PC: I'd go straight to PR, after lots of comments during last call.

IJ: Where the doc reflects current practice, how much new implementation is required? Also, not sure what two implementations means...


3. Findings and Issues

  1. deepLinking-25
  2. whenToUseGet-7
  3. contentTypeOverride-24
  4. xmlIdSemantics-32
  5. contentPresentation-26
  6. metadataInURI-31
  7. abstractComponentRefs-37
  8. siteData-36
  9. charmodReview-17

See also TAG findings home page.

  1. Resolved to drop action IJ 2003/06/09: Turn TB apple story into a finding. This topic covered in the Arch Document.

3.1 deepLinking-25

Issue deepLinking-25


Resolved: Publish 11 Sep 2003 draft of Deep Linking in the WWW as accepted.

Action IJ: Republish as accepted and signal to person who raised the issue (Michael Kay).

3.2 whenToUseGet-7


DO: Not done. I can have this done next week.

3.3 contentTypeOverride-24

Action IJ: Produce a new draft of the finding that takes into account comments from reviewers on MIME finding.

3.4 xmlIdSemantics-32


CL: Some comments from Noah and Paul Grosso already.
PC: What's our expectation about what's going to happen in the Core WG?
CL: Our expectation is that we're happy that others are working on this; we want to see a solution and are glad this is happening. I added another possible solution to the finding (based on Core WG comments)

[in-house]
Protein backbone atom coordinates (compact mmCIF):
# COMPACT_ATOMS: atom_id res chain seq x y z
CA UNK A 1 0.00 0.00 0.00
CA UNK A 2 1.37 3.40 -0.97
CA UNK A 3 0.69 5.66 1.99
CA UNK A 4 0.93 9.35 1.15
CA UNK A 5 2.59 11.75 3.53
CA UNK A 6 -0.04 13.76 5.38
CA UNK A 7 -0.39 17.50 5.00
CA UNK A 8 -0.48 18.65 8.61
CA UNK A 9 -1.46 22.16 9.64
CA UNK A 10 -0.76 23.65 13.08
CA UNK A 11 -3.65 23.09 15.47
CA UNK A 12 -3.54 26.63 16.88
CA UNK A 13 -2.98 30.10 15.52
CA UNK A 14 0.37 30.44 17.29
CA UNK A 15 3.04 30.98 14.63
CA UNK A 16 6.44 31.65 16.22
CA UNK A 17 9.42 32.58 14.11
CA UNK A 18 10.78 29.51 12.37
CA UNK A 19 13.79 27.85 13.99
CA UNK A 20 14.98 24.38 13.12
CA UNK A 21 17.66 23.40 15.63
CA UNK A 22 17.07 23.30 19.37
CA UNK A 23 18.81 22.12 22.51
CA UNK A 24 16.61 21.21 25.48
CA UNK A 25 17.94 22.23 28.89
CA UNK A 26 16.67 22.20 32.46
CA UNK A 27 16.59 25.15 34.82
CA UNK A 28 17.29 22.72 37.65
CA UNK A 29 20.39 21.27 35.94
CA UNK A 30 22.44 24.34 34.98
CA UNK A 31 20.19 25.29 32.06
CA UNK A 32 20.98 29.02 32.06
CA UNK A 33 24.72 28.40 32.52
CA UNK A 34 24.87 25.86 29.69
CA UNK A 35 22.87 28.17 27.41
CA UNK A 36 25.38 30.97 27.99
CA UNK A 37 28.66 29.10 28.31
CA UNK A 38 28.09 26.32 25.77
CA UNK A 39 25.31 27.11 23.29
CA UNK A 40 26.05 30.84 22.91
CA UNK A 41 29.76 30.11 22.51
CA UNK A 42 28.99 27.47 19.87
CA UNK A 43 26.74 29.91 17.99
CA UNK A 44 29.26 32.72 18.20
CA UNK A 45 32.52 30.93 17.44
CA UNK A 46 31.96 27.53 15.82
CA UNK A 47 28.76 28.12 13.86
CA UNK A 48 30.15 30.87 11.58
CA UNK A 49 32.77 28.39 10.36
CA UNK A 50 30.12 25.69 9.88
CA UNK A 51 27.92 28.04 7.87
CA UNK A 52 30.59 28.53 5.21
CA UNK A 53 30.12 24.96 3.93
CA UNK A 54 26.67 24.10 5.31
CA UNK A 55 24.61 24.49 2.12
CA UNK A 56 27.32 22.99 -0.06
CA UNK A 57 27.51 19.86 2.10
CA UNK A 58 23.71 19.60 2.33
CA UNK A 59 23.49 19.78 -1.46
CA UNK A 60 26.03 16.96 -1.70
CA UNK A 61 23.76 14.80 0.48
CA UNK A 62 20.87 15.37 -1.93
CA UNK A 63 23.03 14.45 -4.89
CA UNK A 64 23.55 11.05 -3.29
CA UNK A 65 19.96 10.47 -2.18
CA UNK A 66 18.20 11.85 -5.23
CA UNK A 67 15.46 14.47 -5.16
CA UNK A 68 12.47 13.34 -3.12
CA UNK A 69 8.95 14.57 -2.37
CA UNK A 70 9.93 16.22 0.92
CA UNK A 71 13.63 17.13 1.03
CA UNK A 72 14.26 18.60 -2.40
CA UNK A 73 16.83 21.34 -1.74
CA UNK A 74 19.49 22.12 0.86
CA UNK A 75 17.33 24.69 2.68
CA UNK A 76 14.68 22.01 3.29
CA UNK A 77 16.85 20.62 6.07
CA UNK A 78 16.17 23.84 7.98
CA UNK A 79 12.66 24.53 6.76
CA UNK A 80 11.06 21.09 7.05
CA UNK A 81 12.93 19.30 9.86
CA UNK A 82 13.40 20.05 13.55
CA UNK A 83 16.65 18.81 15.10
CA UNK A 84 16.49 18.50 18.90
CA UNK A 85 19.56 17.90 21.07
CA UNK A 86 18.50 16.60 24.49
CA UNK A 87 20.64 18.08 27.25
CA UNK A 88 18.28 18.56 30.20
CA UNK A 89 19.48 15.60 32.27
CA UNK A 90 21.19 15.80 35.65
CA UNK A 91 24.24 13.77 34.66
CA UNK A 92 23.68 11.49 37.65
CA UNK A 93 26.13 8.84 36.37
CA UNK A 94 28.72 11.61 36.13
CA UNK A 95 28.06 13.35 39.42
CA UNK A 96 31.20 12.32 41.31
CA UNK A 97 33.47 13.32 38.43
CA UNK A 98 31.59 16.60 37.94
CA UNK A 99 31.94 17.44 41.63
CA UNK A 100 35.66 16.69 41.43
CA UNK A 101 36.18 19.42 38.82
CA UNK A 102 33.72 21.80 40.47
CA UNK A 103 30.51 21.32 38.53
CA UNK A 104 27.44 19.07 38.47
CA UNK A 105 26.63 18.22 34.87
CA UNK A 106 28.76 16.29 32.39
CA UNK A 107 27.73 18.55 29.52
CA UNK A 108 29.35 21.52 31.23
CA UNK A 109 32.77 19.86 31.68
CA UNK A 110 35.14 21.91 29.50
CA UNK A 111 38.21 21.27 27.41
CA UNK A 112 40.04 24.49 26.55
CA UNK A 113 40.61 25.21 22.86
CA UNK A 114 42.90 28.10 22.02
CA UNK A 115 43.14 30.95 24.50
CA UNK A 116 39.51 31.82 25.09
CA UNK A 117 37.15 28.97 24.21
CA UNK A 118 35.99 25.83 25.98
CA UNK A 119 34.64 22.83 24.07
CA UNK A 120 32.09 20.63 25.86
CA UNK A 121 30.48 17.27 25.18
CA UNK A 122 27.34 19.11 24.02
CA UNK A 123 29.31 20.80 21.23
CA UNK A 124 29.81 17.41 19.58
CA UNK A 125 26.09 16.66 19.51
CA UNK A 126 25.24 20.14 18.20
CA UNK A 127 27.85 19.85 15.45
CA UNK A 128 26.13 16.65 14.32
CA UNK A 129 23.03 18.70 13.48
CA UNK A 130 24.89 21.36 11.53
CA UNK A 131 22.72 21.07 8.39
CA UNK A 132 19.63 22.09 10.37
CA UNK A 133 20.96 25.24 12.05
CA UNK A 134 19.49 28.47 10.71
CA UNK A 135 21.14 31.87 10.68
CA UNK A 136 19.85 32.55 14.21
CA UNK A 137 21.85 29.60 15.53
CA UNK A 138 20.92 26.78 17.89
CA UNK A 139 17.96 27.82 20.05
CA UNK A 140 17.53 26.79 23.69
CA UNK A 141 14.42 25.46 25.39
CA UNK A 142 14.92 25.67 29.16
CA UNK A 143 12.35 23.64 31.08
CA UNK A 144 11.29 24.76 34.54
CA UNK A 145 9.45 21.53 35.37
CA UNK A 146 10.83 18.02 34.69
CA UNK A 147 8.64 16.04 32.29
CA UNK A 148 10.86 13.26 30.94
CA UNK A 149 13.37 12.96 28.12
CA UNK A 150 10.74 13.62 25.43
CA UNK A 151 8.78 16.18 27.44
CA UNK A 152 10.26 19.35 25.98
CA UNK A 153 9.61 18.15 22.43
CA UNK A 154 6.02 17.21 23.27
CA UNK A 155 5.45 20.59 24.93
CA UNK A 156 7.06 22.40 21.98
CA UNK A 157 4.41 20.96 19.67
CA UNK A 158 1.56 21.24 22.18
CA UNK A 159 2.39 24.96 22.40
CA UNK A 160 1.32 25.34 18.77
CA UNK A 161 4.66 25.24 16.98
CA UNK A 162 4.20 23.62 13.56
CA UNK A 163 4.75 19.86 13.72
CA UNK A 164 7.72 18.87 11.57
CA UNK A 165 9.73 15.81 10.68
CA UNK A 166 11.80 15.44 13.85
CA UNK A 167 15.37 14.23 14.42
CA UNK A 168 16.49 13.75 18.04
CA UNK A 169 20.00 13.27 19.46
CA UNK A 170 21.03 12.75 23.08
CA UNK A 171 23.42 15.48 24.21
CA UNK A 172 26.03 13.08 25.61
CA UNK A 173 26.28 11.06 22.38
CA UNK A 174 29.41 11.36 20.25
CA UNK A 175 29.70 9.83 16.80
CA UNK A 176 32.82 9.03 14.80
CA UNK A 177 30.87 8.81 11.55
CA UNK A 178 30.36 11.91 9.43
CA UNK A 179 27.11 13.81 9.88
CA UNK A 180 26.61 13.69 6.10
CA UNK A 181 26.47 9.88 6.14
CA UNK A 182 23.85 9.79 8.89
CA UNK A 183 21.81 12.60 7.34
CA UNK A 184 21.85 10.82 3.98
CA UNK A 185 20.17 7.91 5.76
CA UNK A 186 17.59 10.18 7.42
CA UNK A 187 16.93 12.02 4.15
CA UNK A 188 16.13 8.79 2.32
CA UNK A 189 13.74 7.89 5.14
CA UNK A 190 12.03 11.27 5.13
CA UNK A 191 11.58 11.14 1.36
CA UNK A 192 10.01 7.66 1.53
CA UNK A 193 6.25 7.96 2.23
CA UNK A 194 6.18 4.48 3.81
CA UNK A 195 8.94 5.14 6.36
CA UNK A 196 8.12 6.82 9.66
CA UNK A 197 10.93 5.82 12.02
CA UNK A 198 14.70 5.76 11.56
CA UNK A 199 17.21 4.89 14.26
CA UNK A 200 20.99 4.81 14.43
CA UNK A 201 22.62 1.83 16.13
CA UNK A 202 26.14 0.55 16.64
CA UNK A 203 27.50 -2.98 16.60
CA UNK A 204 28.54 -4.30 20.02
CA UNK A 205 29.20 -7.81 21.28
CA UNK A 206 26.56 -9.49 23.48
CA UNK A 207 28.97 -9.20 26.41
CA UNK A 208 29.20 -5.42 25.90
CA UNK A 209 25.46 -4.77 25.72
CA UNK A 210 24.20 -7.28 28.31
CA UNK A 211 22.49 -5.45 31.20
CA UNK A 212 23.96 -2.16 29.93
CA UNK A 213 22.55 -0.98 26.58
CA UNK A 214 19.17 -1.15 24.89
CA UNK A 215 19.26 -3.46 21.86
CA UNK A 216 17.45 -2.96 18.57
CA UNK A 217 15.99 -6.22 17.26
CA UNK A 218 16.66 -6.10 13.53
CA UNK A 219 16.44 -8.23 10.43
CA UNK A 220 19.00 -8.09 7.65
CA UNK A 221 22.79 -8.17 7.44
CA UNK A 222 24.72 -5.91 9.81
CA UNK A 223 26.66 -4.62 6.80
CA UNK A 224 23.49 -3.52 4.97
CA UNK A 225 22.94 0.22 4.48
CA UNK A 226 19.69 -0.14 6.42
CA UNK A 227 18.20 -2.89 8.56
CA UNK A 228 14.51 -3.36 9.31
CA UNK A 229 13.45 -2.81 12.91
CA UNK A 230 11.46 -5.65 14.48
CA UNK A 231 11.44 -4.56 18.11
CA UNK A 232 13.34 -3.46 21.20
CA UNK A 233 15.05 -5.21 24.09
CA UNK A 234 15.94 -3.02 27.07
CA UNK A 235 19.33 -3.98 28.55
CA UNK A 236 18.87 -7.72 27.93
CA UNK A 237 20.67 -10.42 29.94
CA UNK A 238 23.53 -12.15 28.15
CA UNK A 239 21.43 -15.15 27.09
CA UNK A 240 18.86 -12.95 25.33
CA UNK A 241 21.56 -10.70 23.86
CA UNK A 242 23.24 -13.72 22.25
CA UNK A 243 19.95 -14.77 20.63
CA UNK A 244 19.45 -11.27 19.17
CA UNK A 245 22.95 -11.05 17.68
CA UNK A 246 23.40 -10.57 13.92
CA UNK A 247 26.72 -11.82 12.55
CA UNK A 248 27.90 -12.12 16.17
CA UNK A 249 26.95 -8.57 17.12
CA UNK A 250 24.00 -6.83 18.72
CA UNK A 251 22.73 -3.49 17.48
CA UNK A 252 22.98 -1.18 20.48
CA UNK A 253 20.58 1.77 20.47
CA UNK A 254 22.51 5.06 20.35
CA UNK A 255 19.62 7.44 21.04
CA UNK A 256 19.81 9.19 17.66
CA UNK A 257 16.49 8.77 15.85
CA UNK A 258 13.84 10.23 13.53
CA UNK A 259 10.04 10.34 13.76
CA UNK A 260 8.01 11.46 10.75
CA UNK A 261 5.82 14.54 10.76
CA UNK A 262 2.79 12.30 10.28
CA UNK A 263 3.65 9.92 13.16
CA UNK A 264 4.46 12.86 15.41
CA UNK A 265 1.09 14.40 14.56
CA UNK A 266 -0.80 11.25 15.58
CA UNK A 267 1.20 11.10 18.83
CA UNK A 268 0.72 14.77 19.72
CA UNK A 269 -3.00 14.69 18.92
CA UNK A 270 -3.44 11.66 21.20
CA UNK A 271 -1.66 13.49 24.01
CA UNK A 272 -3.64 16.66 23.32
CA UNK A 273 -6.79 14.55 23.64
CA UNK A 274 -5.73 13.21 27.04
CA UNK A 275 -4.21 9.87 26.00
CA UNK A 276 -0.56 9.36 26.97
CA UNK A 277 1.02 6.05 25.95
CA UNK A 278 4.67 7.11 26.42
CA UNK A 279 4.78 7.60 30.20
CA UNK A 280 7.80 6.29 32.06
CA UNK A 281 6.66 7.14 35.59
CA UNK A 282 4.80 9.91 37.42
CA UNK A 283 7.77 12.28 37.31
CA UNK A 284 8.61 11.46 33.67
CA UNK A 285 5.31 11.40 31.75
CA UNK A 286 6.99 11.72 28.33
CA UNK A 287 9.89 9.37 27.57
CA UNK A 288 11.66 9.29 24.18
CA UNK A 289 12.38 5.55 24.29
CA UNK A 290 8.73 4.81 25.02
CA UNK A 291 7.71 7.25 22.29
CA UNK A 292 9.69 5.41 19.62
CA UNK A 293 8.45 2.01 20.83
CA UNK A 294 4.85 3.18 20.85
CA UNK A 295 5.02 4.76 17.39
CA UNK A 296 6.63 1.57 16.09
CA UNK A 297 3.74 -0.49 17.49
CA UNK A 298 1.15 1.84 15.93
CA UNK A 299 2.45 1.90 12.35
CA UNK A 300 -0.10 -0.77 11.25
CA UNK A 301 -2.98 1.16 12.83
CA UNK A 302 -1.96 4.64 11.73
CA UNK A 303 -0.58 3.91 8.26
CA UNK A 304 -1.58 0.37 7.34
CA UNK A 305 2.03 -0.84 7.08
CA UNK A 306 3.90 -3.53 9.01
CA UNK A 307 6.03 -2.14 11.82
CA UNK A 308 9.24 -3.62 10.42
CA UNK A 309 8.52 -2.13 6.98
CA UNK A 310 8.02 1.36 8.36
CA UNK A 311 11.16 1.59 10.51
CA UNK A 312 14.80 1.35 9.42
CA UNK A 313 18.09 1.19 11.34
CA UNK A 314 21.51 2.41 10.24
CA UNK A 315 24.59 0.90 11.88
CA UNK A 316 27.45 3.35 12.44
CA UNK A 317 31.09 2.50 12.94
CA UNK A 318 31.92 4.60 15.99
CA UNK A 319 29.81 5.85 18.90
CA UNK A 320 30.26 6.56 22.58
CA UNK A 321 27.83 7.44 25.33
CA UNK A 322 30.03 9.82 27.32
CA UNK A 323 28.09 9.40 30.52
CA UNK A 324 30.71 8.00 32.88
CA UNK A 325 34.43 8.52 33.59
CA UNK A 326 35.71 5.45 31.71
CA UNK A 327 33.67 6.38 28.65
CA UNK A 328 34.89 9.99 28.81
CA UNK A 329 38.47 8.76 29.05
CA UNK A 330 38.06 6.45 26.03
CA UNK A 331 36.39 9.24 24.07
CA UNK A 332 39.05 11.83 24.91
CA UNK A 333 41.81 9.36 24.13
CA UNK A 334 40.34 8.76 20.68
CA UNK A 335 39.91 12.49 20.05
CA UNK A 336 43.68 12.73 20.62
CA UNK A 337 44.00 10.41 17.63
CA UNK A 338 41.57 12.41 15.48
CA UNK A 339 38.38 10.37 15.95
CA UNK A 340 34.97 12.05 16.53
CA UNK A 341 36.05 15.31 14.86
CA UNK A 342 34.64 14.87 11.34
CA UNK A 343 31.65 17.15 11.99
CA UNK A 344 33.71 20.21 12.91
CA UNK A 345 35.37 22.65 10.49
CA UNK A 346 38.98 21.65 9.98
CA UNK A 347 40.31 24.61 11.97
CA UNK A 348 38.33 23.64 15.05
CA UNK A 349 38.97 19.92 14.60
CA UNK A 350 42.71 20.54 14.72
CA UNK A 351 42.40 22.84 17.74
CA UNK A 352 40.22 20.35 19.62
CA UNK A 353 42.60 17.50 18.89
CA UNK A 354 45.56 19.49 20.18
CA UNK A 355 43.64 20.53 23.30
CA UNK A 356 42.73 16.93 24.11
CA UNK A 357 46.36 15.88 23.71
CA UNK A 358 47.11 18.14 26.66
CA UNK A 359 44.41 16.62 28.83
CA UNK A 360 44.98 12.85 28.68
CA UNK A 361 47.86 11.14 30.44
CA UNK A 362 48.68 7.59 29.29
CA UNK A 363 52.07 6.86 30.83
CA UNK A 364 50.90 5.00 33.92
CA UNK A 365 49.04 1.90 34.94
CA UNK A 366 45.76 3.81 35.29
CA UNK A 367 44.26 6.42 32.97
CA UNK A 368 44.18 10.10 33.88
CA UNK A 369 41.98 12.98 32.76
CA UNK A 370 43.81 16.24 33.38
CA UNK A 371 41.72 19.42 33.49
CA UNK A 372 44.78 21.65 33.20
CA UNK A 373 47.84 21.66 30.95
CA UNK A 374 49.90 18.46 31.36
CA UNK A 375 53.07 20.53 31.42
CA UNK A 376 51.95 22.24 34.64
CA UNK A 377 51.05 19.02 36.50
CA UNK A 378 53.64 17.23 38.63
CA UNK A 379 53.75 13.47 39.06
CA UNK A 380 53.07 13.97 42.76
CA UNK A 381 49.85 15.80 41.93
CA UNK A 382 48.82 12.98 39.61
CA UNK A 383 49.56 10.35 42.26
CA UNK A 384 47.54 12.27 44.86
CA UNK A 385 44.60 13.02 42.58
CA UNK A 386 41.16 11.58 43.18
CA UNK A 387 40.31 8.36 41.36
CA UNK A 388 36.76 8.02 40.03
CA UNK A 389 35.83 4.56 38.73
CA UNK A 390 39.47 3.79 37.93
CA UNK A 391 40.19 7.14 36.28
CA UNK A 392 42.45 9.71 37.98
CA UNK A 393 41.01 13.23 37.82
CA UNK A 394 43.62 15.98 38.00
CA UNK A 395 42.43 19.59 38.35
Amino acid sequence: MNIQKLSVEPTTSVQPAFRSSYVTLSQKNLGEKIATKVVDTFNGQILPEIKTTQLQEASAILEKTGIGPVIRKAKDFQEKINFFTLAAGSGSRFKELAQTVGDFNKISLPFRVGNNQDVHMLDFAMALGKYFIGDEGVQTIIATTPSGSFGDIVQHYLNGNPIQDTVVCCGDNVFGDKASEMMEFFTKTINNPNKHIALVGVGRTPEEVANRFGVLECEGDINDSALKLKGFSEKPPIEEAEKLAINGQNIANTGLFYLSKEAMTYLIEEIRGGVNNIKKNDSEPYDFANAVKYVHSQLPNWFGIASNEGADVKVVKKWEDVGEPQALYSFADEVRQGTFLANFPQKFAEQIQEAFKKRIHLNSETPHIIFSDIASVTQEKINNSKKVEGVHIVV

[NW summarized status of XML Core WG work in this area.]
CL: Finding is in pending state; awaiting solution from Core WG. I will undertake to revise the finding as necessary if Core wants other info added to it.

[IJ reminder to self: Update issues list with link to draft finding]

3.5 contentPresentation-26

Action CL: Talk with others about aspects of this finding and revise it.

3.6 metadataInURI-31

SW: Not done.

DO: I won't have this done for a month.

3.7 abstractComponentRefs-37

IJ departs meeting at this point. TBL joins meeting.

The latest email from Jonathan Marsh. WSDL F2F minutes. Check out the 10 am time slot.
Stuart: they define a message component (in WSDL 1.1)
Propose: They outlaw the same URI for different things in different contexts
the 0075 proposal is interesting
TB: Problem with frag-id was that it required wsdl document at ns (couldn't use rdf...) in order for frag-id to work correctly
TB: The problem with using fragid is that the WSDL document becomes a namespace document with a special fragid syntax, and so needs a new MIME type, and some people might like to use something like RDDL.
TB: Problem with using QueryString is that it's a land grab in the URI query portion.
The WSDL WG's actual question to the TAG is: "Is it wise to use fragment IDs for identifying abstract components within a namespace, even though it is the most natural and convenient mechanism? Is there another mechanism that would be preferable?"
TB: The problem with using the query component t is that they are doing a land-grab -- they mess up anyone who wanted to use the query component for anything else. I think that the query component method is an architecture abuse.
DO: We will have to follow through with ____ if RDDL becomes a namespace document format
NW: The fragment identifier syntax will work with content negotiation.
More specifically, if you imagine that the RDDL resolution is a "level down" in the retrieval process, you'd get back a document of the right content type for the fragid that you planned to use.
The latest edition of the finding doesn't include JMarsh's latest proposal.
concat http://example.org/foo# and bar
Are we resolved that ns name # frag-id for abstract components is not broken?
concat http://example.org/foo and #bar
same, no?
however, xml:base does not apply to bare fragments, they relate to the current document